Hall of the exhibition La Tour. Europe of Light


Sala della mostra La Tour. L'Europa della luce
Hall of the exhibition La Tour. Europe of Light


Sala della mostra La Tour. L'Europa della luce
Hall of the exhibition La Tour. Europe of Light

As for the debated trip to Italy, he discusses it at length in his essay Gianni Papi: those who argue that La Tour was never in the peninsula appeal to the fact that there is neither any trace nor any evidence of his Italian sojourn, therefore advancing as a solution the influence of Dutch painters who returned from Rome in the second decade, especially Ter Brugghen and Honthorst. On the contrary, those who argue that La Tour was in Italy, such as Papi himself, advance as a significant element that all the Lorraine artists contemporary with the artist had that experience: to name a few, Claude Lorrain (Chamagne, 1600 - Rome, 1682), Jean Le Clerc (Nancy, 1587 - 1633), Jacques Callot (Nancy, 1592 - 1635). In his opinion, that sojourn may have taken place between 1609-10 and 1616, i.e., in the in-between time between the 16-year-old La Tour and the documentation attesting to his presence in his hometown. And in those very years in Rome he could have met Honthorst, ter Brugghen, and Ribera. The latter made in particular two series of Apostles , which in the Roman milieu of that time constituted a novelty from the iconographic point of view, since they were depicted with great expressive force: these figures reveal strong similarities with the Apostles of Albi by La Tour, both in the poses that were anything but set and official and in the composition. The Albi series is presumably the only series of apostles made by a French artist of Caravaggio’s scope. The influence of Honthorst and ter Brugghen is most noticeable in the nocturnes lit by artificial light sources. In addition, there is a strong similarity in poses between the St. John the Baptist in the Vic-sur-Seille museum and Spadarino ’s St. John the Baptist (Rome, 1585-Rome, 1652), a painting that did not move from Italy and shows a great deal of Caravaggesque influence. Another element to take into account is the presence in La Tour of themes that were very common in Rome and were first addressed by Caravaggio in the period of his initial stay in Rome: the Buona Ventura and the cheat. For a more conscious stylistic and thematic comparison with Caravaggio, an artist relevant to debating the question of La Tour’s trip to Italy even today, perhaps the presence of a few works by Merisi in the exhibition would not have hurt. However, the writer found the exhibition layout well thought out and not too dispersive, thanks in part to the decision not to crowd the walls with too many paintings, but to let the works breathe by leaving them individually on one wall or at most flanked by two or three others. In this way, the visitor’s gaze remains more focused on the individual works, enjoying the particular details more quietly. The only section in which the paintings are closer together than in the others is that of the aforementioned Apostles of Albi. La Tour completed probably at the beginning of his artistic production a complete series of half-length apostles that were to be placed around the image of Christ, as usual in the traditionalapostolado, among the first daylight works. From documentary reconstructions, it appears that the paintings came to Albi Cathedral thanks to Canon Jean-Baptiste Nualart, who allegedly recovered them in Paris from collector François de Camps. The group consisted of originals and copies; among the painter’s originals are found St. James the Lesser and St. Jude Thaddeus, St. Thomas, St. Andrew, and St. James the Greater. As already stated, the apostles are not portrayed in the canonical manner: they look humble and severe, with blackened nails typical of commoners, unkempt beards, and expressive faces.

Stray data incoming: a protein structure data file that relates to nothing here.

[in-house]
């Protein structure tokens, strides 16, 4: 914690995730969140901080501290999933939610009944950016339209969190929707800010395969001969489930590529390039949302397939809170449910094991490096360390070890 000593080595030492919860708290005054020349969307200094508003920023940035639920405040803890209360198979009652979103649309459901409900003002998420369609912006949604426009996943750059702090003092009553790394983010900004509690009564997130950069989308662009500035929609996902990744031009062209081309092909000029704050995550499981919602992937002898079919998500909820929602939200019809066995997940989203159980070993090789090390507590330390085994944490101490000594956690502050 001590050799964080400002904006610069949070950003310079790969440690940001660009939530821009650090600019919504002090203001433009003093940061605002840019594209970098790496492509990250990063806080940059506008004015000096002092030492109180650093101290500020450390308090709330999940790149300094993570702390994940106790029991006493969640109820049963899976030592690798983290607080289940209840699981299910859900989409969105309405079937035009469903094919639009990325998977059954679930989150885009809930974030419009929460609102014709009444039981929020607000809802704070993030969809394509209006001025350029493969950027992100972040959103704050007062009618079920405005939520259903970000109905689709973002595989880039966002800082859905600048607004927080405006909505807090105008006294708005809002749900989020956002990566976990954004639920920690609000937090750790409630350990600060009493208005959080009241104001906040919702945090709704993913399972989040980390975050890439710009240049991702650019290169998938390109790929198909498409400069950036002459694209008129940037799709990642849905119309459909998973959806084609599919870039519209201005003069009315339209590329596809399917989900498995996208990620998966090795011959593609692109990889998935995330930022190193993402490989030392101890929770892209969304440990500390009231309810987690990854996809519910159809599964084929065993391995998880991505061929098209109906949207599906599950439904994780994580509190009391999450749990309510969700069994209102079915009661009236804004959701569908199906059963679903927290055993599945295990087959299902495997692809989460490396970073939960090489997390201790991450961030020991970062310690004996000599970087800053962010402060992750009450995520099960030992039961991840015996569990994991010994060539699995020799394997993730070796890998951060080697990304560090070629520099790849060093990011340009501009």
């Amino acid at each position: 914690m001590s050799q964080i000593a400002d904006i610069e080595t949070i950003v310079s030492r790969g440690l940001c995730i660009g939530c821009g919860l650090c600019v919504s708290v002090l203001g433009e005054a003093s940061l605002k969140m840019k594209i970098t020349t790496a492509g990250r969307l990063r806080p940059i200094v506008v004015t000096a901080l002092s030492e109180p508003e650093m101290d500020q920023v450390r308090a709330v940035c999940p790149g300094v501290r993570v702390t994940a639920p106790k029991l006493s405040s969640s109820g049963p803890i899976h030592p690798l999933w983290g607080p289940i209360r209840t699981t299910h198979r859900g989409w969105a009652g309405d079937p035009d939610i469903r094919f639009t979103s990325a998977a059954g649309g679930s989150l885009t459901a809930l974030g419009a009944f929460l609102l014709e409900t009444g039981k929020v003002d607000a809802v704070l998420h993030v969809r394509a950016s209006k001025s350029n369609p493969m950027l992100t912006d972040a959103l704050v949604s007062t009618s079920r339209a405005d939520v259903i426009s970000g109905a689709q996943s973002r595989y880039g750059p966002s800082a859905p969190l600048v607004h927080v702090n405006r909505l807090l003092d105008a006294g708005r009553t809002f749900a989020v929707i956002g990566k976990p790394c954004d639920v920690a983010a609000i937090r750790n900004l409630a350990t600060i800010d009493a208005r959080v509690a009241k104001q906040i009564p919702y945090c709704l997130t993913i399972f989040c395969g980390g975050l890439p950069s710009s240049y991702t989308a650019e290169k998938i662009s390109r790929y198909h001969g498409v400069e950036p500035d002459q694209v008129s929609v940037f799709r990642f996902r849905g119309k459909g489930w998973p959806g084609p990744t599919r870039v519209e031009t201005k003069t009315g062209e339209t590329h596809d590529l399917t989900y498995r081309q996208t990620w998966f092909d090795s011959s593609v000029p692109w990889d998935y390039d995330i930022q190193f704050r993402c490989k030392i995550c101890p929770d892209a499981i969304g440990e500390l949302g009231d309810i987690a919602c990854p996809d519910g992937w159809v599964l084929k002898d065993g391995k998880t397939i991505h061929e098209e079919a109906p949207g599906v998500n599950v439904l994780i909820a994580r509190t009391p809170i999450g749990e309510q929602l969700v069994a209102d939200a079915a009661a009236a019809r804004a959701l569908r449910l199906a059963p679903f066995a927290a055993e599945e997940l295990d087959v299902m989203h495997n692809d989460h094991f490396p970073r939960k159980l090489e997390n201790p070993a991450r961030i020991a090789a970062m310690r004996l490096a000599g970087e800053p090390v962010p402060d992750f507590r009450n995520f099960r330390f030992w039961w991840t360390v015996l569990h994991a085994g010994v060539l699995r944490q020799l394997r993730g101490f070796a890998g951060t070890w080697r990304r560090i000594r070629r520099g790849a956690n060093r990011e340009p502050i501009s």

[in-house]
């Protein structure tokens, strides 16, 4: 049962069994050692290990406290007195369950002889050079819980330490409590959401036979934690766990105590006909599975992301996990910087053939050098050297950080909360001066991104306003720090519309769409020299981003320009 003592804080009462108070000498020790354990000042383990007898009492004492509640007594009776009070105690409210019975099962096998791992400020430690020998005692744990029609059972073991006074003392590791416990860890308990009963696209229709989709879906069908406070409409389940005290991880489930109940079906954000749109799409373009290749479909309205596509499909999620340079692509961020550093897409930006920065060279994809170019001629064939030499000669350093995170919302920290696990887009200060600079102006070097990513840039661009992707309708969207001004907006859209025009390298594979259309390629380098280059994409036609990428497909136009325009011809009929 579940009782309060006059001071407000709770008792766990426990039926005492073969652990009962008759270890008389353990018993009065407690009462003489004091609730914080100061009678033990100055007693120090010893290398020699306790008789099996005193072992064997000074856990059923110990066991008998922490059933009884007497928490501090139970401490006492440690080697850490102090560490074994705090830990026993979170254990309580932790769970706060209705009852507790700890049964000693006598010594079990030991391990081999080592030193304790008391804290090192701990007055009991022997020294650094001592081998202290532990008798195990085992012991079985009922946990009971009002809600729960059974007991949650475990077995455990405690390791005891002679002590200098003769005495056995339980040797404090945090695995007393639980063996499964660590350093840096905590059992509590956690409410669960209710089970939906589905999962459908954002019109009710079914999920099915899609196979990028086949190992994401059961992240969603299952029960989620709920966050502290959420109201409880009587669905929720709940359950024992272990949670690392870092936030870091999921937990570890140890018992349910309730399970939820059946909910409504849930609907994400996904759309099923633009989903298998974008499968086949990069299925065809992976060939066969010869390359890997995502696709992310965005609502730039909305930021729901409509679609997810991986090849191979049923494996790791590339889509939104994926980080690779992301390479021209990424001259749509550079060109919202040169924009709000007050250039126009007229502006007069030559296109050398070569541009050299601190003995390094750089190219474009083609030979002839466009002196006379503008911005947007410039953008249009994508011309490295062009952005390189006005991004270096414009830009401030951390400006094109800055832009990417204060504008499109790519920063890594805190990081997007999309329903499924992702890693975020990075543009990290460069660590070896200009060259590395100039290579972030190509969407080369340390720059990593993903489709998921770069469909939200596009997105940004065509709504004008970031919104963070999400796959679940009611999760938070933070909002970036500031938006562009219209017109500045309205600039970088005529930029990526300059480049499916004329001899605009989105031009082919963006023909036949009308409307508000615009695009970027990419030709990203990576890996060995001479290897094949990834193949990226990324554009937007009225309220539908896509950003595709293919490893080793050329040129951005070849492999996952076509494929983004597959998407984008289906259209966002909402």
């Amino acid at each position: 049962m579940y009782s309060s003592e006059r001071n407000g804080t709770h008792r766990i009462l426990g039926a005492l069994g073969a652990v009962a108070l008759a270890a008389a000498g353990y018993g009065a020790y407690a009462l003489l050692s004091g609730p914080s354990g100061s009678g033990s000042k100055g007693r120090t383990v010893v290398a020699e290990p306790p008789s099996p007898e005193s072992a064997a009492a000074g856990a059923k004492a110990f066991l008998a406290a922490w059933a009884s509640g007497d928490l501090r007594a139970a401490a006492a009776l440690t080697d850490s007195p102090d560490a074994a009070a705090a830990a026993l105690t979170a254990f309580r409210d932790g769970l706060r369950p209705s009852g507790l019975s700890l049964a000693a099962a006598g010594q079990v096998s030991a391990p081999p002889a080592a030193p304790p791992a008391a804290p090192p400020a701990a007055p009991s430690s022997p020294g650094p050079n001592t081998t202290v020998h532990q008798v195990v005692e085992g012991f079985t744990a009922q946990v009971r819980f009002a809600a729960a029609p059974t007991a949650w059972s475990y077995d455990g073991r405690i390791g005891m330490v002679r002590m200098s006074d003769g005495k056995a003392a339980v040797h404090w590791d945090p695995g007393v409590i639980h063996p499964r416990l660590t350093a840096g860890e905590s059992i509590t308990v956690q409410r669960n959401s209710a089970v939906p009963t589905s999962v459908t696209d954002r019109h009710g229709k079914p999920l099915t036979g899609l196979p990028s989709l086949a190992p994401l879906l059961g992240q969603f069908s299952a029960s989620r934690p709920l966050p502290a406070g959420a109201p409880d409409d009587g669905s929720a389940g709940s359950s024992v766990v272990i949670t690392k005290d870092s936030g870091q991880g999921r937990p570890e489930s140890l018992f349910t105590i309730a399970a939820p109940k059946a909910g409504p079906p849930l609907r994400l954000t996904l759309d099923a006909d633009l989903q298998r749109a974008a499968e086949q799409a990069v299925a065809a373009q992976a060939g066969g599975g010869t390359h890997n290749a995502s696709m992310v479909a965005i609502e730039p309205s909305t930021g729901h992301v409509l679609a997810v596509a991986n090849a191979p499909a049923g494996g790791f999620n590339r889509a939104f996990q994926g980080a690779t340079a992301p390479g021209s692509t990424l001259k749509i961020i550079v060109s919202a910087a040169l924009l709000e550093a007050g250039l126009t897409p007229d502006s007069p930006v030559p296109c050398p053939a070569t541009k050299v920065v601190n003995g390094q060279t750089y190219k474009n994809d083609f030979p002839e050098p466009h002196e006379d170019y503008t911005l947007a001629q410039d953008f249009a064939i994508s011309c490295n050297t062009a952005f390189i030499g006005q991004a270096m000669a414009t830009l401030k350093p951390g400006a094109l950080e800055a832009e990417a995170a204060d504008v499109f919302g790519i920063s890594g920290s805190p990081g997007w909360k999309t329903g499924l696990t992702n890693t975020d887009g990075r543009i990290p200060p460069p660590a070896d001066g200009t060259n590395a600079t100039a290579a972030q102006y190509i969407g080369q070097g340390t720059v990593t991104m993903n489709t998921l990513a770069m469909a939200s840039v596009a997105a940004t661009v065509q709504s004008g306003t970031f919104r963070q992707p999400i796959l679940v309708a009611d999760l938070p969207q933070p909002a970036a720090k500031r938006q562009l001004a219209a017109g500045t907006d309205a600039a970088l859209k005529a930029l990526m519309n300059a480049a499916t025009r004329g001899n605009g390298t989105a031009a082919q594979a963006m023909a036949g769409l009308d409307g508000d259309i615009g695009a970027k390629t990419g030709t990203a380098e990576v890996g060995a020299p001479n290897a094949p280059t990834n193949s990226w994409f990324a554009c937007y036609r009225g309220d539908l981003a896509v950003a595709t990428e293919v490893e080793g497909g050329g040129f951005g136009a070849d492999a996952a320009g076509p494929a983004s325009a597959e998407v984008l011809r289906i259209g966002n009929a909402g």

Georges de La Tour, San Filippo (1625 circa; olio su tela, 63,5 x 53,3 cm; Norfolk, Chrysler Museum of Art)
Georges de La Tour, Saint Philip (c. 1625; oil on canvas, 63.5 x 53.3 cm; Norfolk, Chrysler Museum of Art)


Georges de La Tour, San Giacomo minore (1625 circa; olio su tela, 66 x 54 cm; Albi, Musée Toulouse-Lautrec)
Georges de La Tour, Saint James the Lesser (c. 1625; oil on canvas, 66 x 54 cm; Albi, Musée Toulouse-Lautrec)


Georges de La Tour, San Giuda Taddeo (1625 circa; olio su tela, 62 x 51 cm; Albi, Musée Toulouse-Lautrec)
Georges de La Tour, St. Jude Thaddeus (c. 1625; oil on canvas, 62 x 51 cm; Albi, Musée Toulouse-Lautrec)